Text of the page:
In the latest oral history research seminar at the Institute of Historical Research, Marjolein van Bavel (left), a PhD student at University College London, outlined some of the ethical dilemmas thrown up by her interviews with women who posed as Playboy models.
Van Bavel, whose oral history research focuses on 10 British models, told the seminar that she wanted to avoid the binary narratives of liberation or exploitation so often applied to research on women in the glamour modelling industry. This approach constitutes them as either mere sexual objects and victims or, overly simplistically, as sexually liberated. Although the interviews showed that the interviewees had been exposed to problematic pressures, they also indicated that the women had strategies of navigating these pressures.
Some of Van Bavel’s interviewees recounted solely positive experiences but others dwelled on the negative. One interviewee told how at her first modelling session at the age of 17 she felt powerless to refuse the photographer’s request for her to do more explicit poses than she was comfortable with, an experience she still feels emotional recalling.
Hence, Van Bavel described several of the interviews as emotional and intense experiences for both herself and her interviewees. She said, “I didn’t want to transcribe these interviews. It caused me some emotional labour. It wasn’t about re-listening to difficult experiences – it was the sense of responsibility I had towards the interviewee that weighed on me. It made me wonder about the ethical consequences in asking my respondents to bring up experiences that were hard for them and how I should deal with what they had trusted me with.”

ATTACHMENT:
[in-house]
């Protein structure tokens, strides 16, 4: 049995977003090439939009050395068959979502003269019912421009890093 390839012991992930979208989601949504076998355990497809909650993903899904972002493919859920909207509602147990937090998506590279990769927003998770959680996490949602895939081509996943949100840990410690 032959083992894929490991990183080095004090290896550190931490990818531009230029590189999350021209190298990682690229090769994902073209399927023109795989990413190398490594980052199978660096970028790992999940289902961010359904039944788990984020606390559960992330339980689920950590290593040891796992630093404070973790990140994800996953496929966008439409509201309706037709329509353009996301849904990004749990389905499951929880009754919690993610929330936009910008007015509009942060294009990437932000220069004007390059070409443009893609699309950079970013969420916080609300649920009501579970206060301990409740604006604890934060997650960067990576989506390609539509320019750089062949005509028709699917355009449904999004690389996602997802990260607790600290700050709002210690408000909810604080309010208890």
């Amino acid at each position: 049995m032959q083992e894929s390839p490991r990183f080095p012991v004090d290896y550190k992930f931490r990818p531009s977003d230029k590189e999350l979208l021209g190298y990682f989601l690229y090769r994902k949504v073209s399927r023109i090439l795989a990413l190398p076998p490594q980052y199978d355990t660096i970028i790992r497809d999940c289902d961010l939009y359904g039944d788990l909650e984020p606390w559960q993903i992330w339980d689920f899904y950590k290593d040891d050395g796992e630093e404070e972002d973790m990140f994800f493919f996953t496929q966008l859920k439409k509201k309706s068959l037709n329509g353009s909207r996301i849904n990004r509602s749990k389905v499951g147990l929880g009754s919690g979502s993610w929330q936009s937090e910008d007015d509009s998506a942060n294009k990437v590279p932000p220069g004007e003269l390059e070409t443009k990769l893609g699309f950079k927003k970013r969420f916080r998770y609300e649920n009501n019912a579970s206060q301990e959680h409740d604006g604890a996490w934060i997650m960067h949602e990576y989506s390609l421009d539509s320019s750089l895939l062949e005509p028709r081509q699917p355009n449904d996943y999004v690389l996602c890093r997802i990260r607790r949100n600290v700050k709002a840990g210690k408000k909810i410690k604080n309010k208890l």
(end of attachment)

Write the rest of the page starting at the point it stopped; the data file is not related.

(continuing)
She discussed the difficulties of talking about “sensitive topics”, especially the problem of identifying such topics. She explained that due to their individual as well as relational character, any topic can be a sensitive one and its recounting can be potentially empowering or traumatic, depending on the context of its recounting. Van Bavel said, “I did not want to avoid sensitive topics or prevent the women from exploring more conflicting parts of their stories. But I wanted to avoid manipulating an individual into talking about certain topics.”
Van Bavel’s interviews touched on stories of “stigmatisation, violence and objectification” and one interviewee in particular was very negative about her past experiences as a model.
Nevertheless, Van Bavel said she also wanted to give space to the positive experiences the women had had. She quoted Margareta Hyden, who warned that focusing on the dark side may cause suffering and limit research.
After all, for many of the models Playboy gave these women access to a lifestyle that would otherwise not have been available to them and they had had experiences they still recounted with much joy.
At the end of the seminar it was clear that Van Bavel was grappling with many questions regarding her research. Some interviewees had said that they were happy for their full names to be used but Van Bavel has decided to anonymise them as she doesn’t want to “make them vulnerable to portrayals they’re not happy with”.
And, like so many oral history interviewers she struggled with the power dynamics between interviewee and interviewer. And what was Van Bavel’s role in this? She is a student at UCL, an elite institution by any standards, but as a Belgian does not carry the class baggage a UK researcher might have. She was conscious that she did not want to be another middle-class researcher being critical of working-class women’s choices. “I have come to think a lot about reflexivity: who I am, who are the respondents and what are the power dynamics?” she said.
- The next seminar takes place on Thursday March 2 and will be led by Tom Harrison, retired psychiatrist and currently PhD student at Birmingham University. Tom’s research focuses on a therapeutic community in north east London and he will discuss how his clinical experience was more relevant than he expected when conducting oral history interviews. The seminar starts at 6pm and takes place at the Institute of Historical Research, in the John S Cohen Room (203), North Block, Senate House, Malet Street, London WC1E 7HU. The seminar is free and open to all.